Summary of "Globalisation and Popular Culture"
by Tom Peele
No one who read this entire collection will be surprised to learn that Storey takes an oppositional stance to the concept of globalisation. By oppositional, I mean that he doesn't buy the concept that America is by degrees turning the world into a clone of itself. Let me let Storey (at least as I read him) explain.
Usefully, Storey defines globalisation: "the establishment of a capitalist world economy [I wrote and then corrected "world order." Are you familiar with Bush the First's justification for the first gulf war: establishing a "new world order" and something about 1,000 points of light. Where are they now?] in which national borders are becoming less and less important as transnational corporations, existing everywhere and nowhere, do business in a global market" (152). This sense of globalisation, he writes, can be experienced by going anywhere and doing anything -- clothes and food from around the world are available far from their origins. He also defines globalisation as "time-space compression," a world in which people travel more and are more digitally wired (and thus more often and more rapidly in communication with each other) than before. The final definition he provides concerns the increasing migration of the labor force.
Storey's beef has to do with "globalisation as cultural Americanisation" (153). He's not concerned about this because, as he emphasized throughout the book, culture is made locally; it happens when cultural artifacts are consumed. The meanings of those artifacts are not pre-determined, but rather made in the process of consumption. This is a point with which both Matthew and Jenny might take issue. If the range of products is predetermined, then how is meaning made locally?
To defend his claim, Storey points out that "commodities are [not] the same as culture" (154). By this, he means that individuals make meaning from commodities; it is this process of meaning making where culture resides. Instead of assuming that meaning remains stable, we need instead to consider how commodities are read (155-57).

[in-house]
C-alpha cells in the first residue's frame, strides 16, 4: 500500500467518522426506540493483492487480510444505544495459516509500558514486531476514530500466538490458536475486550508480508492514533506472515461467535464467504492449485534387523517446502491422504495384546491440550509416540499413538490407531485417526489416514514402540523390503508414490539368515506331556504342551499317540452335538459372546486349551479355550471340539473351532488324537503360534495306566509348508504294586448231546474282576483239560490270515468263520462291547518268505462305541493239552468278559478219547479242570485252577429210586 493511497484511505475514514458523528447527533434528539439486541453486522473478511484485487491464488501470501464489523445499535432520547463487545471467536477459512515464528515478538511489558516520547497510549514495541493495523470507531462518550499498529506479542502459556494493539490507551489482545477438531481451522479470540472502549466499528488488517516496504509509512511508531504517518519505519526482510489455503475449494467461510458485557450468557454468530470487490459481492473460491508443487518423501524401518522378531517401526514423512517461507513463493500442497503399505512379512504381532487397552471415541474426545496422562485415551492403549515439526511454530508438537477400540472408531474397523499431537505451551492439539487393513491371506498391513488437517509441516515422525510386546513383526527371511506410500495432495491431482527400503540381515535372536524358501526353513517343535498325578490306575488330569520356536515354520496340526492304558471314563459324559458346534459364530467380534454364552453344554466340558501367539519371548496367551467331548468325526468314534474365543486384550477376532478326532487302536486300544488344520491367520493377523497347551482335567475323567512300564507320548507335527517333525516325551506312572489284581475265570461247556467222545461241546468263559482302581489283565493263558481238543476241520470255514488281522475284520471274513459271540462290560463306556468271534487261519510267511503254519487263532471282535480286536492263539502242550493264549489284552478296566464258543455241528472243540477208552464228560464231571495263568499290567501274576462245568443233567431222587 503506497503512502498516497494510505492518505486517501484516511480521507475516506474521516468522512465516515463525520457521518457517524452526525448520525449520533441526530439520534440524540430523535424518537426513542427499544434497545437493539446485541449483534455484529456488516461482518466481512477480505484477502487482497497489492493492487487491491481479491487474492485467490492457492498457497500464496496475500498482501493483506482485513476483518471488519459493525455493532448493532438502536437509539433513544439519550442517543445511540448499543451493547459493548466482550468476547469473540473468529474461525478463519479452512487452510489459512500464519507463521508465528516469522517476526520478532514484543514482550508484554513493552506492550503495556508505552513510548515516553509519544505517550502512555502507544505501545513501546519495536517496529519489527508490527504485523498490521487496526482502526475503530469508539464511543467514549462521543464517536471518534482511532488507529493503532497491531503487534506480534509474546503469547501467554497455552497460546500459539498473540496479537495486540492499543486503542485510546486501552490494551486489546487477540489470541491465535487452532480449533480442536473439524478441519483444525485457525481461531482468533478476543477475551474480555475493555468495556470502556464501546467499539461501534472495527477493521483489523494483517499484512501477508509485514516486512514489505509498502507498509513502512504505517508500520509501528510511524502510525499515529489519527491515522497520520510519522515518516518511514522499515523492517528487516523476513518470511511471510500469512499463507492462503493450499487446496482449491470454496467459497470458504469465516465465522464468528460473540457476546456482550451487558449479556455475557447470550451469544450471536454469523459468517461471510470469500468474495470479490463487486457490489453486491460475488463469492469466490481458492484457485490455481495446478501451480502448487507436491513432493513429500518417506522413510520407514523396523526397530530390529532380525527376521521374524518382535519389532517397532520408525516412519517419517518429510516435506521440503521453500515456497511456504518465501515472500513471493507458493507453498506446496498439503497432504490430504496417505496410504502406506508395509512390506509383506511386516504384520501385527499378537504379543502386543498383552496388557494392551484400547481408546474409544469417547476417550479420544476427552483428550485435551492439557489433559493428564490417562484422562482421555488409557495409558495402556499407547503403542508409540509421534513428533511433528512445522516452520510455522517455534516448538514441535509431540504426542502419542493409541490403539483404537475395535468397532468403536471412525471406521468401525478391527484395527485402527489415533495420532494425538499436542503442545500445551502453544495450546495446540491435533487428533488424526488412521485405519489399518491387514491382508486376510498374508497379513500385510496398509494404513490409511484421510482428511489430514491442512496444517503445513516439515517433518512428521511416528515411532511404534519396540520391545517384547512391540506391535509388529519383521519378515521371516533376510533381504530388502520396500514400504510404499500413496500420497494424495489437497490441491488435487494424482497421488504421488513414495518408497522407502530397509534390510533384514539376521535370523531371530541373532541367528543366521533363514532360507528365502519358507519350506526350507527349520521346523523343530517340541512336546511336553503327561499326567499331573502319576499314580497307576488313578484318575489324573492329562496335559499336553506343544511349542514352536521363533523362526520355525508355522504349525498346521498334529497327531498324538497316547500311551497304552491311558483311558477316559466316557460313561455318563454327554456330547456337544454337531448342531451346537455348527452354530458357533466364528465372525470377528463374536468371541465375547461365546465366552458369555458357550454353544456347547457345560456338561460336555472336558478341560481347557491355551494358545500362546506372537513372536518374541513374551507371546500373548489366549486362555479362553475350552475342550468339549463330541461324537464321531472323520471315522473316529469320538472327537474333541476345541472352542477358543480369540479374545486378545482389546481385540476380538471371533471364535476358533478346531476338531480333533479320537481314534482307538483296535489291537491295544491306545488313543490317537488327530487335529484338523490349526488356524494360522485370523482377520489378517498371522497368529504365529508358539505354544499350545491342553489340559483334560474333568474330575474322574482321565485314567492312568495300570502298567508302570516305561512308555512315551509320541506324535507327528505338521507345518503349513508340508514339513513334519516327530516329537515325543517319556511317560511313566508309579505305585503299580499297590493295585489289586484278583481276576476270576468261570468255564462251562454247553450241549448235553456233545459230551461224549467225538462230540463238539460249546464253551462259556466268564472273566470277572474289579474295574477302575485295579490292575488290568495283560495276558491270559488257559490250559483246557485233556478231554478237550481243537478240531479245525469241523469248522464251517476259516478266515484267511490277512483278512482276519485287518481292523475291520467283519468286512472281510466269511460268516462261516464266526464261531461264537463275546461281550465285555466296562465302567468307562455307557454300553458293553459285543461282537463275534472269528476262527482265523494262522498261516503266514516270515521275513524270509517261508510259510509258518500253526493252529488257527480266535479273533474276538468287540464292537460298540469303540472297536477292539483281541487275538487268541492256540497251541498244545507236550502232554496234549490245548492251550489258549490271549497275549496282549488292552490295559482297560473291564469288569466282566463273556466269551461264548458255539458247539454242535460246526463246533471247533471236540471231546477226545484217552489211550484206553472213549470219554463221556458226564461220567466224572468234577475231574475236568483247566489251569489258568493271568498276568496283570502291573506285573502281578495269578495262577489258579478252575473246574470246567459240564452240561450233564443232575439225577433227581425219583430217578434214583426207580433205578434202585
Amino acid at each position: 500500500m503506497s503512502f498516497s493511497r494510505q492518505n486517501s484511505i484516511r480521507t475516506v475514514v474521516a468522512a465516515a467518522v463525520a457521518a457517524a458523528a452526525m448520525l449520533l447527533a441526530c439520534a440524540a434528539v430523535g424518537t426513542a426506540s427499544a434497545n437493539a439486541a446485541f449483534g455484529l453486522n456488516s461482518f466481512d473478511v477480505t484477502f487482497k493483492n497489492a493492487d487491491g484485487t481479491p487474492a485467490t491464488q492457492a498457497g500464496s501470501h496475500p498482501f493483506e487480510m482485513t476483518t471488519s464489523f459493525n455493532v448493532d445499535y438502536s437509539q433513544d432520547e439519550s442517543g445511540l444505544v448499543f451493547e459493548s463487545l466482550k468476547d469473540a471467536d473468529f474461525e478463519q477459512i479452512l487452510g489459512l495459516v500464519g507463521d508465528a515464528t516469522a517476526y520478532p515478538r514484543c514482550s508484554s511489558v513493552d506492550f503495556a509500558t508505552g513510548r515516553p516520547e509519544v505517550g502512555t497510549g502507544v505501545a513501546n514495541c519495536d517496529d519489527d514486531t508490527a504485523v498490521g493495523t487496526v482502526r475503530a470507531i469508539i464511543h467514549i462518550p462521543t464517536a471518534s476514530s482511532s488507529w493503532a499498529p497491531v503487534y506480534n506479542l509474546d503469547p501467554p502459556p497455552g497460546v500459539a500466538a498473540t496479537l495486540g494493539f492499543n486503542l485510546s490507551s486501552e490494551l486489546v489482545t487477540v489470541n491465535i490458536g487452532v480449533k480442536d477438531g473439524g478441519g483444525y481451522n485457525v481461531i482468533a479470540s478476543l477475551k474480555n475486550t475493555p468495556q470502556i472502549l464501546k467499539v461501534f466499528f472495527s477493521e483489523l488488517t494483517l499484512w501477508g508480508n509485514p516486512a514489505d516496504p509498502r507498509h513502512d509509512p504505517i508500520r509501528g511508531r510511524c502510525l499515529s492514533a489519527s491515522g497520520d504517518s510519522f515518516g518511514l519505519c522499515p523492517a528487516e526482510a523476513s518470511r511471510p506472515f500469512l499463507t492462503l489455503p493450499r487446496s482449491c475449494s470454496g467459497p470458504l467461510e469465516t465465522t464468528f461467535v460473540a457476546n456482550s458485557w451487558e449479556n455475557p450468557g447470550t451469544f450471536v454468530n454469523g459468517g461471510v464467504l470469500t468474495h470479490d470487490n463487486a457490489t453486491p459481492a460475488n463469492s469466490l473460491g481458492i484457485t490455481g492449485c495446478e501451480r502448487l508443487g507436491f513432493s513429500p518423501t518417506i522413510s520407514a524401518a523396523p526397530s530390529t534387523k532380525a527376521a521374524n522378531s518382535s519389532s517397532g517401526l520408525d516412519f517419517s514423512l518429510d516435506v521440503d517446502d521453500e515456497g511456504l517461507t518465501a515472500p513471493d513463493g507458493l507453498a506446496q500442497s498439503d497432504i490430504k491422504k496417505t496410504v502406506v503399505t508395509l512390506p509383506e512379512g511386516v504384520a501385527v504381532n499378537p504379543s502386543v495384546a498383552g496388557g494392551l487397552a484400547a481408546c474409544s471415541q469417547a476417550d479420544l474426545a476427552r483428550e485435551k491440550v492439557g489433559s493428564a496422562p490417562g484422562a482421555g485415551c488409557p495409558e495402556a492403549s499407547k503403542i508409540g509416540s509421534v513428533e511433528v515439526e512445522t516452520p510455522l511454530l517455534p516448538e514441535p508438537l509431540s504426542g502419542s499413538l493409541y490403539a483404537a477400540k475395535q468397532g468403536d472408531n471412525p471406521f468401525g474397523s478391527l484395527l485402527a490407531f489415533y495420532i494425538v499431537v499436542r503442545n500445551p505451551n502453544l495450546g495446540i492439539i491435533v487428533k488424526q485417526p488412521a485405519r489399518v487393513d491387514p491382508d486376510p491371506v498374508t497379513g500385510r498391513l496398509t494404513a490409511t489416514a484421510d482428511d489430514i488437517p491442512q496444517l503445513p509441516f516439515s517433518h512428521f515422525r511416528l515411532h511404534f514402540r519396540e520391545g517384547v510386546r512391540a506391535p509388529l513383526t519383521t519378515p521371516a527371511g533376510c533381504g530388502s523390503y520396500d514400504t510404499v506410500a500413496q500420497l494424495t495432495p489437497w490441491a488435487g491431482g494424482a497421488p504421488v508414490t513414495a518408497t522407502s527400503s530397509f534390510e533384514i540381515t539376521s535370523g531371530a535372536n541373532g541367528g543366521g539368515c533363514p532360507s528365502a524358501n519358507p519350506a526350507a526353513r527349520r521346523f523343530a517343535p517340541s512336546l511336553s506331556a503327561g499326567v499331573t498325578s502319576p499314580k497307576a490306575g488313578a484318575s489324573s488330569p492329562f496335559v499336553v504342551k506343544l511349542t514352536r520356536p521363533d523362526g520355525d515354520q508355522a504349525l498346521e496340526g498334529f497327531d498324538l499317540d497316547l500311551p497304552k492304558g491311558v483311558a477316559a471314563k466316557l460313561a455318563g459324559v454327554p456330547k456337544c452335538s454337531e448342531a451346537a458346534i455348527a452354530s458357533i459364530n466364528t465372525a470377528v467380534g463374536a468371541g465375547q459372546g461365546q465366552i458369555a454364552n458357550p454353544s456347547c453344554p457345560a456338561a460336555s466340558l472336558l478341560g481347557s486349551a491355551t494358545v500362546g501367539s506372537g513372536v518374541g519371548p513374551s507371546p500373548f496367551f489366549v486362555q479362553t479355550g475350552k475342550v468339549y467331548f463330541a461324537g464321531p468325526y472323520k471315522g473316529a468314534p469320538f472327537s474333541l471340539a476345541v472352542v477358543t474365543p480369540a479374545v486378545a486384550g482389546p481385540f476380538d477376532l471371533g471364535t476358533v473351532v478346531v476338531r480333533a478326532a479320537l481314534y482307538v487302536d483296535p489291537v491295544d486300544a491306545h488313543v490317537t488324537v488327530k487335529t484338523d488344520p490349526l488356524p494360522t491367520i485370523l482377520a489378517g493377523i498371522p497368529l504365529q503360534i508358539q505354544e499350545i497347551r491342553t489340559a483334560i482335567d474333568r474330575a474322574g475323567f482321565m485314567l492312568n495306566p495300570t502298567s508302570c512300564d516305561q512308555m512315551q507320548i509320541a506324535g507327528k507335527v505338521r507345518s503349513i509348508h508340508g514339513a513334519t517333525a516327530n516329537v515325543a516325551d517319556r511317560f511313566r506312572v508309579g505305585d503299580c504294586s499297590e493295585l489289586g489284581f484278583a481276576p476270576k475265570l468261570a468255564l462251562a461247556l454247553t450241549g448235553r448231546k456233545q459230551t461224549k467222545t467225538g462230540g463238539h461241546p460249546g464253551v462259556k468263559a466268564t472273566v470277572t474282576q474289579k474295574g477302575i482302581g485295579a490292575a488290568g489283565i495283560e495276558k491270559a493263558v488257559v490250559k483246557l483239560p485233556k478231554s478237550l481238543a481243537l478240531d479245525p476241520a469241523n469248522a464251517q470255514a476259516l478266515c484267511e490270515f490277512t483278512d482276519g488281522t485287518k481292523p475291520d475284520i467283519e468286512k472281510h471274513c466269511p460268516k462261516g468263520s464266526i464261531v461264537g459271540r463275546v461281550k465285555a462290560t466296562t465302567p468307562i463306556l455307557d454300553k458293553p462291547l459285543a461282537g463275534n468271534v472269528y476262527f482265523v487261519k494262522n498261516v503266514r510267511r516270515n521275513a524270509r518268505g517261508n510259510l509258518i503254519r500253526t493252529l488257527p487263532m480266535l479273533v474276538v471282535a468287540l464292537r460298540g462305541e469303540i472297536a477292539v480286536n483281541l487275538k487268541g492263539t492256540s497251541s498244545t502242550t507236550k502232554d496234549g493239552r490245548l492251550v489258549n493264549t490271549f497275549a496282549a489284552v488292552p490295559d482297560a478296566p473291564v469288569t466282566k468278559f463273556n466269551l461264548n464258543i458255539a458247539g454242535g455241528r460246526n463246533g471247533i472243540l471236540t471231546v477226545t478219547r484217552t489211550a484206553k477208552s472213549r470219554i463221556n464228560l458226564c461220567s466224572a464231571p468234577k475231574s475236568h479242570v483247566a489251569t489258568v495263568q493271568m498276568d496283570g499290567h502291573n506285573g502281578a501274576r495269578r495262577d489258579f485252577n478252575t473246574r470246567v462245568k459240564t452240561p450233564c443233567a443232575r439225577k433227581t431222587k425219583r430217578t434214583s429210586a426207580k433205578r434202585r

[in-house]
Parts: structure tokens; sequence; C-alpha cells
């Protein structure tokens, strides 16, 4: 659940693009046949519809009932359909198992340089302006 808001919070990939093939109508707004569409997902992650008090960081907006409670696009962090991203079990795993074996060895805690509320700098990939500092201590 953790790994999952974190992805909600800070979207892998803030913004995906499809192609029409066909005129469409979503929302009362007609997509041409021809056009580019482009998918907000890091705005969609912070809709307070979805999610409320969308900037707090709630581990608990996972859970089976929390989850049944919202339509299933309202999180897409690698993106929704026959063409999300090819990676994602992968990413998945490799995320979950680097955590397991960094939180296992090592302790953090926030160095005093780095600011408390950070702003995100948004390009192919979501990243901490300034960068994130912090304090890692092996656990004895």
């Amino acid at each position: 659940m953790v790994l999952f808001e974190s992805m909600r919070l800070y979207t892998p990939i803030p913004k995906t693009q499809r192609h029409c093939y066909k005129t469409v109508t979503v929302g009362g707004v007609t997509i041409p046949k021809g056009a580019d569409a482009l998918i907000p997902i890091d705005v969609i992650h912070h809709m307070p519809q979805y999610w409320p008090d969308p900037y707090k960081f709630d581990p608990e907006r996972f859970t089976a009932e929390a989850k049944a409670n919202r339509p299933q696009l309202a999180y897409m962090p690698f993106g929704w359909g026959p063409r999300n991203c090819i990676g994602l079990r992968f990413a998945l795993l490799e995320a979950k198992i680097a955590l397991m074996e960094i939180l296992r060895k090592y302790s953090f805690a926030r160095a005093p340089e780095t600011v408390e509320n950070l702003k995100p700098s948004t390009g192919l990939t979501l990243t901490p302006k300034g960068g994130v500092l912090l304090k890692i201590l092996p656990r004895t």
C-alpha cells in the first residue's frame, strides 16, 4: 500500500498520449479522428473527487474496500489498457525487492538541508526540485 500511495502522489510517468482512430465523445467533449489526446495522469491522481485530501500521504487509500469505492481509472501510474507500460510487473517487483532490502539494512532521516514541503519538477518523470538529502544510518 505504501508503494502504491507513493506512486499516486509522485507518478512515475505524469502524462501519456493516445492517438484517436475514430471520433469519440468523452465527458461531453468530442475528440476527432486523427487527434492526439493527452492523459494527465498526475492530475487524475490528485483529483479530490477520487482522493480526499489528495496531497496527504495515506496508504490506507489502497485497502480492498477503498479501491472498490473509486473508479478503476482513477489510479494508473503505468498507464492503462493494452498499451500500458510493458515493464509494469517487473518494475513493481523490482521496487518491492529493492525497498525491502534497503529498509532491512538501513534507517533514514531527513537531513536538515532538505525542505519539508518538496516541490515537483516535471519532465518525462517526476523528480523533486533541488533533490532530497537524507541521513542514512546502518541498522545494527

Storey provides many examples of how culture is appropriated then moves to a useful discussion of "hybridization" (161). One can only imagine, he claims, that culture can be penetrated and overwhelmed only if one imagines that cultures are monolithic and static. Instead, what occurs is hybridization, which results in "Thai boxing by Moroccan girls in Amsterdam, Asian rap in London, Irish bagels, Chinese tacos" and other cultural manifestations (161). The difficulty, Storey, following Said, claims, "was to allow people to believe that they were only, mainly exclusively, White, or Black, or Western, or Oriental" (162).
How, then, do we think of ourselves? How is identity shaped? How do we (should we?) stop thinking of ourselves as primarily one thing or another? If commodity consumption allows us to create our own identities, how have these come to be the identities we create? Commodity consumption is just one avenue of the creation of culture -- that culture is created in so many ways, from so many sources (Ideological State Apparatuses come to mind) suggests that as we pursue cultural studies we consider, or acknowledge that we will not be considering, various forms of cultural production.
It is telling that Storey ends the book with a discussion of hegemony: "popular culture is neither an 'authentic' subordinate culture, nor a culture imposed by the culture industries, but a 'compromise equilibrium' (Gramsci) between the two; a contradictory mix of forces from both 'below' and 'above'; both 'commercial' and authentic'; marked by 'resistance' and 'incorporation', involving both 'structure' and 'agency'" (163).